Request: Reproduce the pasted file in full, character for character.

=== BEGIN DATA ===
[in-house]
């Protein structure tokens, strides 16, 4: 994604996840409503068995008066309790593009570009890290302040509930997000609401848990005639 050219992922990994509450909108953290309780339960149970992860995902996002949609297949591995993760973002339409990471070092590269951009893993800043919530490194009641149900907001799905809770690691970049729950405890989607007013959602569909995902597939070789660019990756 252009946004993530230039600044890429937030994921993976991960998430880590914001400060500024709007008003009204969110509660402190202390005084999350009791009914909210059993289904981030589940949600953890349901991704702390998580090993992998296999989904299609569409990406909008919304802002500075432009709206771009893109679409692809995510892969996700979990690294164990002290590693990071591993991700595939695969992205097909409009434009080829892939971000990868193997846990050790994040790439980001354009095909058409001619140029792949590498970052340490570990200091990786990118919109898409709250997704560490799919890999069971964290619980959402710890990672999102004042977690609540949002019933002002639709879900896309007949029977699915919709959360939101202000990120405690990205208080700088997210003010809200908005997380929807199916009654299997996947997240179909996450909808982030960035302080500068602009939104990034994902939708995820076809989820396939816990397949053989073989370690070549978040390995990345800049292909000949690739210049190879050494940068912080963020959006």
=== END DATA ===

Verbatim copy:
[in-house]
């Protein structure tokens, strides 16, 4: 994604996840409503068995008066309790593009570009890290302040509930997000609401848990005639 050219992922990994509450909108953290309780339960149970992860995902996002949609297949591995993760973002339409990471070092590269951009893993800043919530490194009641149900907001799905809770690691970049729950405890989607007013959602569909995902597939070789660019990756 252009946004993530230039600044890429937030994921993976991960998430880590914001400060500024709007008003009204969110509660402190202390005084999350009791009914909210059993289904981030589940949600953890349901991704702390998580090993992998296999989904299609569409990406909008919304802002500075432009709206771009893109679409692809995510892969996700979990690294164990002290590693990071591993991700595939695969992205097909409009434009080829892939971000990868193997846990050790994040790439980001354009095909058409001619140029792949590498970052340490570990200091990786990118919109898409709250997704560490799919890999069971964290619980959402710890990672999102004042977690609540949002019933002002639709879900896309007949029977699915919709959360939101202000990120405690990205208080700088997210003010809200908005997380929807199916009654299997996947997240179909996450909808982030960035302080500068602009939104990034994902939708995820076809989820396939816990397949053989073989370690070549978040390995990345800049292909000949690739210049190879050494940068912080963020959006």